Grapple attachments can convert your excavator into a material handler!

posted by Sunil Newatia on December 24th, 2021
Excavators were designed to dig, but they can also save you time and money by executing several other jobs using attachments. Material handling grapple is one of them
You can lift a variety of items such as rocks, curbs, wood beams, trees, as well as infrastructure items like water boxes, pipes and sewer connections. Do site clean-up operations by moving scrap metal and concrete and even move tools like jackhammers, plate compactors or other tools and tackles. Excavator provide a good, stable base to lift and move materials on a jobsite and to help our customers, we provide a wide range of lifting attachments such as stone grapples, log grabs clamp buckets etc. 
The bigger grapples or clamps include specialized clamps for logs, pipes and scrap. Attaching a Tilt & rotating coupler to the grapple allows significantly enhanced use of grapples and lifting attachments
To get optimum performance while handling lifting and moving jobs, you need to review the manufacturer’s lifting charts and understand them. Know the total load weight [including bucket, coupler, grapple, etc.] and ensure that weight does not exceed the manufacturer’s lifting chart anywhere in the working range where you will be lifting/swinging the load

Machine has a lower rating over the side than over the front. Lifting over the side will have reduced lift capacities compared to over the front. 
All excavator manufacturers provide lifting charts and you must have them available either on the machine, with operator and with the site supervisor. Make sure your operators understand that lifting capacity as given in the chart. 

Operators also need to understand that the machine configuration will affect lift ratings. For instance, operators can maximize lift capacity and take on heavy-duty jobs by adding optional counterweights to a an excavator. Note that zero and reduced tail swing configurations may not lift as much as conventional tail swing units.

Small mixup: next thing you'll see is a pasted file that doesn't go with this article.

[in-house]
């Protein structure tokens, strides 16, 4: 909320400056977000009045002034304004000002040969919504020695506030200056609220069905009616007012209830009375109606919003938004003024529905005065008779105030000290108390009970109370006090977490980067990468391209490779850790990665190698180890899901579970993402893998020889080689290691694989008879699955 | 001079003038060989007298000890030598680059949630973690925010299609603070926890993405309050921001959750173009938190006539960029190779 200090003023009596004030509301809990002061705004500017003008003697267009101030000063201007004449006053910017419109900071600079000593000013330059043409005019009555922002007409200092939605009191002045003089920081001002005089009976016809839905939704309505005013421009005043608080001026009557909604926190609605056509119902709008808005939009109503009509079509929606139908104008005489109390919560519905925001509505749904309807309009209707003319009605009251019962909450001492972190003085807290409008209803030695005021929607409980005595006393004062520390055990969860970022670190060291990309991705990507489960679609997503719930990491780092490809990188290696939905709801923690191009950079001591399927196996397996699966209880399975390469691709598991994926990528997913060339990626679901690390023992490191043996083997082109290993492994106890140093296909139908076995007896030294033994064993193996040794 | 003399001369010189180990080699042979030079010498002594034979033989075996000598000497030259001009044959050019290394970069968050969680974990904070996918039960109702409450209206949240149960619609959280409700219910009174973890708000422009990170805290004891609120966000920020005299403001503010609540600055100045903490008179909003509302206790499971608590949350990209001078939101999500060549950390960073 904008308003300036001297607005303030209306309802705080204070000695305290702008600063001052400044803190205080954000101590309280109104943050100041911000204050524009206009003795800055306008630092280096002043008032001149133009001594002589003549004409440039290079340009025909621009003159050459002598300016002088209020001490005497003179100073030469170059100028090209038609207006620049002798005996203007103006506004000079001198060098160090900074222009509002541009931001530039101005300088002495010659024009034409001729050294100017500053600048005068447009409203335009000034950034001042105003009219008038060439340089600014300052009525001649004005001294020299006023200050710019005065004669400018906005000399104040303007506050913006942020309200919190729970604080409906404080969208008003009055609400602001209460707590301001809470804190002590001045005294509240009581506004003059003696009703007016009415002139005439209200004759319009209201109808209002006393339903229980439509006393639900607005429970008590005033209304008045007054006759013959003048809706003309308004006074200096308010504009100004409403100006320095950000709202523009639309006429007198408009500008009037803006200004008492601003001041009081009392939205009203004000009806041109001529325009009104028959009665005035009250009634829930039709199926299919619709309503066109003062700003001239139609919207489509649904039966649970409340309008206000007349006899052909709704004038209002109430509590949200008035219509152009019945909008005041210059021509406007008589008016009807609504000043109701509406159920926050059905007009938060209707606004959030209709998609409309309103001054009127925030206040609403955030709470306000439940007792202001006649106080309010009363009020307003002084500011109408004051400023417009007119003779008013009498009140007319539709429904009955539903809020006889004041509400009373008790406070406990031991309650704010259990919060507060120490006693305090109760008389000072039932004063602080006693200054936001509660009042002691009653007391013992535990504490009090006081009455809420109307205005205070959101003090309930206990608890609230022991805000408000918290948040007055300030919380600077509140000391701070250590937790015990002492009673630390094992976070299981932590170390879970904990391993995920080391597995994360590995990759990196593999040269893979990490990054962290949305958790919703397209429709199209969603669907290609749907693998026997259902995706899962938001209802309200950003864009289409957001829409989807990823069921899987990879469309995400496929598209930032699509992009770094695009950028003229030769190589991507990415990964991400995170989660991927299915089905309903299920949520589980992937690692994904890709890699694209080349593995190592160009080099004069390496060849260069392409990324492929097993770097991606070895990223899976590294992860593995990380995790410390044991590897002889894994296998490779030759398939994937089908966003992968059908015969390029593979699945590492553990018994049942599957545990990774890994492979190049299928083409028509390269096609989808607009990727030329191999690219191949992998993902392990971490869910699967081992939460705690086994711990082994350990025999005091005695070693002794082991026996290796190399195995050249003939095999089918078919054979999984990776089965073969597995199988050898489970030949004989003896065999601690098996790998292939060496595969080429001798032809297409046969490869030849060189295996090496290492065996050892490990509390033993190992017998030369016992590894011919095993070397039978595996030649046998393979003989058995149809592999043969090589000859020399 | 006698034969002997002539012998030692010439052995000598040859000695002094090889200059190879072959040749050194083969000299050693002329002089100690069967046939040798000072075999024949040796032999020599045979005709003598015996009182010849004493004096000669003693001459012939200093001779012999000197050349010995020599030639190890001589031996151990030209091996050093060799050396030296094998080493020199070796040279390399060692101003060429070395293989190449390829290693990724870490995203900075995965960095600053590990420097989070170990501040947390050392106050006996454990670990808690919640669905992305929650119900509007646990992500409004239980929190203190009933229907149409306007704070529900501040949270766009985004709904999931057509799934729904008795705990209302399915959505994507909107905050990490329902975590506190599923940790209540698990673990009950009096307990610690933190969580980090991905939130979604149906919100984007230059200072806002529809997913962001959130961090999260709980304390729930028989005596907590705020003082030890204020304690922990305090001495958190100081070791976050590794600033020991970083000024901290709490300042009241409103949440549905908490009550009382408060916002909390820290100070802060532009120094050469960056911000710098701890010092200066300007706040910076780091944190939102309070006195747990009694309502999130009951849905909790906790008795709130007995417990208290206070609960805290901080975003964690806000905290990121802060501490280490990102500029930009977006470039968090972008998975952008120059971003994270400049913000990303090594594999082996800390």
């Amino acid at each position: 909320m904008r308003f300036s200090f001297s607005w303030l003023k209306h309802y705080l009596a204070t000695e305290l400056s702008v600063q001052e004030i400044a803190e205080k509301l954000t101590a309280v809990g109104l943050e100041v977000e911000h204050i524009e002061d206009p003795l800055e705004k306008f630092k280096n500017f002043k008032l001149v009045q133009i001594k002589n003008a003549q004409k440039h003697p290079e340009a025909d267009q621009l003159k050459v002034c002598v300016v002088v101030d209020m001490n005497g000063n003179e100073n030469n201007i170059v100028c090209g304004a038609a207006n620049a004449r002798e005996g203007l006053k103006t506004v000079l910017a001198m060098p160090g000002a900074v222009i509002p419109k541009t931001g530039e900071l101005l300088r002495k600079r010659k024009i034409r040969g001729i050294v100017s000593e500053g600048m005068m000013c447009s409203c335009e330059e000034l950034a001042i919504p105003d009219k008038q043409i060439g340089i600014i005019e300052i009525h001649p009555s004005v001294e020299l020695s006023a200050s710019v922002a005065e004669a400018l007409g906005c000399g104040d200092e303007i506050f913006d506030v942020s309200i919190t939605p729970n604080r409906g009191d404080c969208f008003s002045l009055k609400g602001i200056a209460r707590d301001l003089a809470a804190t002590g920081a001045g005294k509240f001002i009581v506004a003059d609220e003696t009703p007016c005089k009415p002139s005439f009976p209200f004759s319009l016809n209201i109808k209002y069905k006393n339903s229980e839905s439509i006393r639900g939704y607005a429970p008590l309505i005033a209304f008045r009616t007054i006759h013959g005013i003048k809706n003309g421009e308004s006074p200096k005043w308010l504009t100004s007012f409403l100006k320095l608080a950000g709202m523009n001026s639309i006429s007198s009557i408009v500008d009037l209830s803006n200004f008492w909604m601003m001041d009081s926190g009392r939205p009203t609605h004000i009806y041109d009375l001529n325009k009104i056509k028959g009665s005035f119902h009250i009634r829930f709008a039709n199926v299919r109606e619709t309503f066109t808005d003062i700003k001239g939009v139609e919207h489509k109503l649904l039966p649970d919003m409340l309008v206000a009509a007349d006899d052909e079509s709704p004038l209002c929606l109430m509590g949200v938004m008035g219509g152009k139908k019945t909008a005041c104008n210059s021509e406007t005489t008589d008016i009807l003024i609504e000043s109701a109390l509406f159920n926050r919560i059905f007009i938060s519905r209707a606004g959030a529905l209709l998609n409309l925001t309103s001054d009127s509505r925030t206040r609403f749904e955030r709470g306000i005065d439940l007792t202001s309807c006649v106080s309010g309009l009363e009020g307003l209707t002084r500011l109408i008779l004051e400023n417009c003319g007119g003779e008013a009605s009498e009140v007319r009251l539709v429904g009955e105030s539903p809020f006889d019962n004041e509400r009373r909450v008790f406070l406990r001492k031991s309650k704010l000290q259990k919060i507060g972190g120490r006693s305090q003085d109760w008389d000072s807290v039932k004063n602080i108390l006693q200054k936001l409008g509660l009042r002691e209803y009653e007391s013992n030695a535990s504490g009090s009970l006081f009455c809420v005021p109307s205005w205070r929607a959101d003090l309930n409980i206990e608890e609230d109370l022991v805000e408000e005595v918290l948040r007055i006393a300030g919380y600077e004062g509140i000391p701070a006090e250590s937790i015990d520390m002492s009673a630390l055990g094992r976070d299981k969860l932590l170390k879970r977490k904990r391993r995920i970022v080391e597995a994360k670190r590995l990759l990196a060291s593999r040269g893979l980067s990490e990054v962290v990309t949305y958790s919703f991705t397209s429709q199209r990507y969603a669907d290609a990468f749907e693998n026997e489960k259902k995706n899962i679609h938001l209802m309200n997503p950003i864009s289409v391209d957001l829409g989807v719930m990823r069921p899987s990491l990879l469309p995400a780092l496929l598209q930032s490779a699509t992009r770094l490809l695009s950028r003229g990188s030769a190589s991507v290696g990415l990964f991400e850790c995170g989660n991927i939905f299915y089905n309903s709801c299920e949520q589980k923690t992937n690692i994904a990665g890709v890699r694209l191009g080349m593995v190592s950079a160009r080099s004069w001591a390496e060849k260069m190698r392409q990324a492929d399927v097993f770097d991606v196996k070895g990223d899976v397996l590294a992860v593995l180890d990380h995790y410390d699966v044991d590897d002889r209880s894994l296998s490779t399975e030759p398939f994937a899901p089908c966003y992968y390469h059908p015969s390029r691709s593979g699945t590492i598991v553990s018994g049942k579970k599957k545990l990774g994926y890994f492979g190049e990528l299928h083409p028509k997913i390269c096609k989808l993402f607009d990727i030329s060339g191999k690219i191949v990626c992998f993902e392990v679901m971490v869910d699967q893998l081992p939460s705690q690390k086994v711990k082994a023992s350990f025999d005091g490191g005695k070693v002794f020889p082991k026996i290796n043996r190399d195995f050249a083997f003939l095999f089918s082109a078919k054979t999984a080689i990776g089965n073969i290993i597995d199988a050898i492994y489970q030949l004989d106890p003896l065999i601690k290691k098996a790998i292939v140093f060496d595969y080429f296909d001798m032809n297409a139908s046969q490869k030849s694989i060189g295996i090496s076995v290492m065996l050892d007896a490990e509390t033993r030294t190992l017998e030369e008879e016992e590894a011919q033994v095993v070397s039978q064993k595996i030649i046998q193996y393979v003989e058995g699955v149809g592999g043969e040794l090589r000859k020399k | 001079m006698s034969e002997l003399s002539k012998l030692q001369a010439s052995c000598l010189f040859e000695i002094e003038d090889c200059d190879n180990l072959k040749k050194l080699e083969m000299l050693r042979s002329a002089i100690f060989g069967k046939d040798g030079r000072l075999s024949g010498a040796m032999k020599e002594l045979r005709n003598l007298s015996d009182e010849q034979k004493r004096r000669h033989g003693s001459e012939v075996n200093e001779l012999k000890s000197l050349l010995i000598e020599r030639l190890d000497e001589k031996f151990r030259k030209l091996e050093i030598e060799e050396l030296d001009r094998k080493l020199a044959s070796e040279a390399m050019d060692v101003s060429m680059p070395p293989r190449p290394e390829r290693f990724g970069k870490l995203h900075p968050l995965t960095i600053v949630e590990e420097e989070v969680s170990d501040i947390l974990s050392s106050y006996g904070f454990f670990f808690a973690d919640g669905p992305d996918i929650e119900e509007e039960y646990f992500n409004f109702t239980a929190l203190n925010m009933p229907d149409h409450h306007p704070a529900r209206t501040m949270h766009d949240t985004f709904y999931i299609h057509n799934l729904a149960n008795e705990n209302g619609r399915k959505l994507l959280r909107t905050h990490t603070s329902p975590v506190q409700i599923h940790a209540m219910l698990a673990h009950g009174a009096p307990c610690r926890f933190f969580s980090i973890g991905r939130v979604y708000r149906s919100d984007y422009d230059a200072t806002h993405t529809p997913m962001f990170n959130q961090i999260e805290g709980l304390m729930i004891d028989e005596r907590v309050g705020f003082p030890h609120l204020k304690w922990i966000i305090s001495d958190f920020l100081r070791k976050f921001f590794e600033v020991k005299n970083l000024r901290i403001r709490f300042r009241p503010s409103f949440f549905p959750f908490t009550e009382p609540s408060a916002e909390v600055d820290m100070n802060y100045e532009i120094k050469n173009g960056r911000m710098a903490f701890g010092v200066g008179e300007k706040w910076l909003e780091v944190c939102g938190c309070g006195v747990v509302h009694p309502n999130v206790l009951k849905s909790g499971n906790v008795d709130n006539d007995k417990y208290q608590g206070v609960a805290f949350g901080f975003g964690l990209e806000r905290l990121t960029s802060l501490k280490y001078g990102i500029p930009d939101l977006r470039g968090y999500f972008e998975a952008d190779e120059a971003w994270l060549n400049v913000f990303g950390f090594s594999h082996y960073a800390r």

The length of the boom and arm will also significantly impact the lifting rating and performance of a machine. Keeping the load closer to the excavator will allow it to lift more weight while maintaining better stability. Place the backfill blade, if available on the machine, on the ground when lifting. The closer the load is into the tracks, the more the excavator can lift. The further out the load is, the less the excavator can lift before becoming either hydraulically or stability limited.

Bear in mind that the lifting point is usually considered to be at the excavator arm tip, not the physical load itself. The machine’s lifting point is calculated as the vertical height from the bottom of the tracks (usually ground level), and horizontal distance from the center of the turntable of the machine.
For example, if the end of the arm tip is 6 ft off the ground and 10 ft out from the center of machine when you begin to lift, that is the position on the lifting chart you need to start with . 

Finally, as the operator reaches further from the machine, lifting capacity decreases. If the machine has a long arm option, it is capable of reaching further, but at that maximum reach the total lifting capacity is usually less than a standard arm. The geometry of the boom and arm changes depending on how the machine is configured and extending too far in those situations can make a machine unstable before an operator can react and return to a safe configuration.

Excavators, if used intelligently can move all kinds of material around the job sites.

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